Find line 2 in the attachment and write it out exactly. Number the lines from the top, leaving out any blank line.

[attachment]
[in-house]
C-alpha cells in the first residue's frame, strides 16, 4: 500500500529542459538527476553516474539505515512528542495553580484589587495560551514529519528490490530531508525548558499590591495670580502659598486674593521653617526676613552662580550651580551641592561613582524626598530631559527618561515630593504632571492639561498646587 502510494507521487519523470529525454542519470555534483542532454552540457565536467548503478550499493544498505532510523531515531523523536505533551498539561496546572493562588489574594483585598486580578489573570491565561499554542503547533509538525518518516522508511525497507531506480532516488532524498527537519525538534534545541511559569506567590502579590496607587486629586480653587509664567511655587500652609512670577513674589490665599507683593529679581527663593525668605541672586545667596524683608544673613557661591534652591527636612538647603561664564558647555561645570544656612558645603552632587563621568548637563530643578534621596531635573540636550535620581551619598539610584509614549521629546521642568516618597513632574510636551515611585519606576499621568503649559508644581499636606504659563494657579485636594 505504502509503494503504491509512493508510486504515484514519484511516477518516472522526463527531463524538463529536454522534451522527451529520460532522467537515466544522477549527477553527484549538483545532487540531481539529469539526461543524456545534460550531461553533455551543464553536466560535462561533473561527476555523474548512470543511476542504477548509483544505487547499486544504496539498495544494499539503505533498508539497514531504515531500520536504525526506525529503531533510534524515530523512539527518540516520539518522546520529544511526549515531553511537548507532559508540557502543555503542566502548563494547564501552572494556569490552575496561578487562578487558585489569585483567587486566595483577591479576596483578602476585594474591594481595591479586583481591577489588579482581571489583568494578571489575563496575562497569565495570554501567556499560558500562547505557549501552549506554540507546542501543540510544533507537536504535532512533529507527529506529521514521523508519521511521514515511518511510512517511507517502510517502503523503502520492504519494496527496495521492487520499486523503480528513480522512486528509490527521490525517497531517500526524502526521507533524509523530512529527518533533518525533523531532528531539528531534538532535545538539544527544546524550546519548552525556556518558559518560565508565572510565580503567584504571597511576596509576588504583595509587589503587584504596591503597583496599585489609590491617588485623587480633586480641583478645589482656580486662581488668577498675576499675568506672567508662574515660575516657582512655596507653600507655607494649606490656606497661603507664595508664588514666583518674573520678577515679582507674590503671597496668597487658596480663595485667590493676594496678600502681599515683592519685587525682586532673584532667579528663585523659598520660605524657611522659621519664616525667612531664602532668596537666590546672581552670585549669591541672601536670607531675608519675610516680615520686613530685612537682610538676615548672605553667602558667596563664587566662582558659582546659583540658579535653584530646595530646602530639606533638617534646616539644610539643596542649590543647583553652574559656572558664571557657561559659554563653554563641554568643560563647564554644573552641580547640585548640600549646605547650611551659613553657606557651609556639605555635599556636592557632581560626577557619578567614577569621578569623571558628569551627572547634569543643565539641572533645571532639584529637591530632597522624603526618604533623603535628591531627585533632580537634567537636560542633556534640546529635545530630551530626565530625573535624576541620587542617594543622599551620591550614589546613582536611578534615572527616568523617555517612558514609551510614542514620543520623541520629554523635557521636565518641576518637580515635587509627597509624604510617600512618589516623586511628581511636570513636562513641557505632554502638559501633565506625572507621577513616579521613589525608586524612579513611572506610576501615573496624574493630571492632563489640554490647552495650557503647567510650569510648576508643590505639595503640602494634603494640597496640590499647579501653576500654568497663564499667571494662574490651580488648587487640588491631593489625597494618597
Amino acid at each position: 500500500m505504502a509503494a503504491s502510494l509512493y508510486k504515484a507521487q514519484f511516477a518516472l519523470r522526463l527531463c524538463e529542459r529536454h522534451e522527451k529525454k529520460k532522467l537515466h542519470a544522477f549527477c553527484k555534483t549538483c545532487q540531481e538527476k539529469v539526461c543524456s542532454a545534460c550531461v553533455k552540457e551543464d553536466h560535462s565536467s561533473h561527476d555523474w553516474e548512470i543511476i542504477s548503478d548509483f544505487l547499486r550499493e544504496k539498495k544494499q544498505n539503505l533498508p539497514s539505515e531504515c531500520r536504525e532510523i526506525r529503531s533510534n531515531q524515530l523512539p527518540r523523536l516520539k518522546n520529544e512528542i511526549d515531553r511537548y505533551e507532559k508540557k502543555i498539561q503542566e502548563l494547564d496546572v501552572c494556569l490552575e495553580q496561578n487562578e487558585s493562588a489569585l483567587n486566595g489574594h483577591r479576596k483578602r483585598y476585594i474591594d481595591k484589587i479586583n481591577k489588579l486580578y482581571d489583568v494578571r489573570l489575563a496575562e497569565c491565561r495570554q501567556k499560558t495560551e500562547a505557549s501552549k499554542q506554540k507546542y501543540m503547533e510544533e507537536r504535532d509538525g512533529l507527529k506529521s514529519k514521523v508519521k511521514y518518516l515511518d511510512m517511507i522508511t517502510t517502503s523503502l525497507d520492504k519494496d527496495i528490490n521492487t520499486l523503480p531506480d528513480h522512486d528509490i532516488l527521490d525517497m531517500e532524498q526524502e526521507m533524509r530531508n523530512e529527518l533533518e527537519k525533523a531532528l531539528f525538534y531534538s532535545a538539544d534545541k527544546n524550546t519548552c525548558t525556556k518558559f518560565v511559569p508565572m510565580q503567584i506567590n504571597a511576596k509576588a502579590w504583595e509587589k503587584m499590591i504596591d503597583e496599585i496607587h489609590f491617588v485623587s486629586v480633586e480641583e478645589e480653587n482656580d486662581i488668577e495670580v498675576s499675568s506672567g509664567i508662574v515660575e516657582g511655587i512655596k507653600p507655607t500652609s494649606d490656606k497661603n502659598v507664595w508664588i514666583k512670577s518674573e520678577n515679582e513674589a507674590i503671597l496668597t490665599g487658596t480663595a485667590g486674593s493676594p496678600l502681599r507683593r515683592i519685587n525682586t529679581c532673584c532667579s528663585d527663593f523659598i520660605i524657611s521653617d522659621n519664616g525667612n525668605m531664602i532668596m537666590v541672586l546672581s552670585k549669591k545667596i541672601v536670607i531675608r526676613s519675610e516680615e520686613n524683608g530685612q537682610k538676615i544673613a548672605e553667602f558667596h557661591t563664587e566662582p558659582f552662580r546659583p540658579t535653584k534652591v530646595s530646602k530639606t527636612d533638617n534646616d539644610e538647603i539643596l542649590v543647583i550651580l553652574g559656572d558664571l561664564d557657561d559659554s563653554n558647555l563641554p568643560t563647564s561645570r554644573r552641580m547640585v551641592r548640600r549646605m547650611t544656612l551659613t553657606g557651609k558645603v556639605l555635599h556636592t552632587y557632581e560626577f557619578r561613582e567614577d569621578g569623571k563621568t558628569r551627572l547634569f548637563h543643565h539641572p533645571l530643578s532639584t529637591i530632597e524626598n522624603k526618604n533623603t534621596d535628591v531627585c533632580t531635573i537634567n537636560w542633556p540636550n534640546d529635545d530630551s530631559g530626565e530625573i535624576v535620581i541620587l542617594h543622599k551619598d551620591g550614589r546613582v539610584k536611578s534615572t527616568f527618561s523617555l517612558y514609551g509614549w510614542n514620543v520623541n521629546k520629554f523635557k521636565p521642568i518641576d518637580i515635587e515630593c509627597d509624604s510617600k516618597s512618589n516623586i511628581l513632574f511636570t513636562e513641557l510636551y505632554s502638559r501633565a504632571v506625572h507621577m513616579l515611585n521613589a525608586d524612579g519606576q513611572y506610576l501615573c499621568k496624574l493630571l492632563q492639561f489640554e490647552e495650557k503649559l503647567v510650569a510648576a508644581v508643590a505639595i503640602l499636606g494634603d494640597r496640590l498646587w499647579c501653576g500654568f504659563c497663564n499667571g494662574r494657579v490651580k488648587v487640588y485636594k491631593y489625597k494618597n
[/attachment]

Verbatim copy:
C-alpha cells in the first residue's frame, strides 16, 4: 500500500529542459538527476553516474539505515512528542495553580484589587495560551514529519528490490530531508525548558499590591495670580502659598486674593521653617526676613552662580550651580551641592561613582524626598530631559527618561515630593504632571492639561498646587 502510494507521487519523470529525454542519470555534483542532454552540457565536467548503478550499493544498505532510523531515531523523536505533551498539561496546572493562588489574594483585598486580578489573570491565561499554542503547533509538525518518516522508511525497507531506480532516488532524498527537519525538534534545541511559569506567590502579590496607587486629586480653587509664567511655587500652609512670577513674589490665599507683593529679581527663593525668605541672586545667596524683608544673613557661591534652591527636612538647603561664564558647555561645570544656612558645603552632587563621568548637563530643578534621596531635573540636550535620581551619598539610584509614549521629546521642568516618597513632574510636551515611585519606576499621568503649559508644581499636606504659563494657579485636594 505504502509503494503504491509512493508510486504515484514519484511516477518516472522526463527531463524538463529536454522534451522527451529520460532522467537515466544522477549527477553527484549538483545532487540531481539529469539526461543524456545534460550531461553533455551543464553536466560535462561533473561527476555523474548512470543511476542504477548509483544505487547499486544504496539498495544494499539503505533498508539497514531504515531500520536504525526506525529503531533510534524515530523512539527518540516520539518522546520529544511526549515531553511537548507532559508540557502543555503542566502548563494547564501552572494556569490552575496561578487562578487558585489569585483567587486566595483577591479576596483578602476585594474591594481595591479586583481591577489588579482581571489583568494578571489575563496575562497569565495570554501567556499560558500562547505557549501552549506554540507546542501543540510544533507537536504535532512533529507527529506529521514521523508519521511521514515511518511510512517511507517502510517502503523503502520492504519494496527496495521492487520499486523503480528513480522512486528509490527521490525517497531517500526524502526521507533524509523530512529527518533533518525533523531532528531539528531534538532535545538539544527544546524550546519548552525556556518558559518560565508565572510565580503567584504571597511576596509576588504583595509587589503587584504596591503597583496599585489609590491617588485623587480633586480641583478645589482656580486662581488668577498675576499675568506672567508662574515660575516657582512655596507653600507655607494649606490656606497661603507664595508664588514666583518674573520678577515679582507674590503671597496668597487658596480663595485667590493676594496678600502681599515683592519685587525682586532673584532667579528663585523659598520660605524657611522659621519664616525667612531664602532668596537666590546672581552670585549669591541672601536670607531675608519675610516680615520686613530685612537682610538676615548672605553667602558667596563664587566662582558659582546659583540658579535653584530646595530646602530639606533638617534646616539644610539643596542649590543647583553652574559656572558664571557657561559659554563653554563641554568643560563647564554644573552641580547640585548640600549646605547650611551659613553657606557651609556639605555635599556636592557632581560626577557619578567614577569621578569623571558628569551627572547634569543643565539641572533645571532639584529637591530632597522624603526618604533623603535628591531627585533632580537634567537636560542633556534640546529635545530630551530626565530625573535624576541620587542617594543622599551620591550614589546613582536611578534615572527616568523617555517612558514609551510614542514620543520623541520629554523635557521636565518641576518637580515635587509627597509624604510617600512618589516623586511628581511636570513636562513641557505632554502638559501633565506625572507621577513616579521613589525608586524612579513611572506610576501615573496624574493630571492632563489640554490647552495650557503647567510650569510648576508643590505639595503640602494634603494640597496640590499647579501653576500654568497663564499667571494662574490651580488648587487640588491631593489625597494618597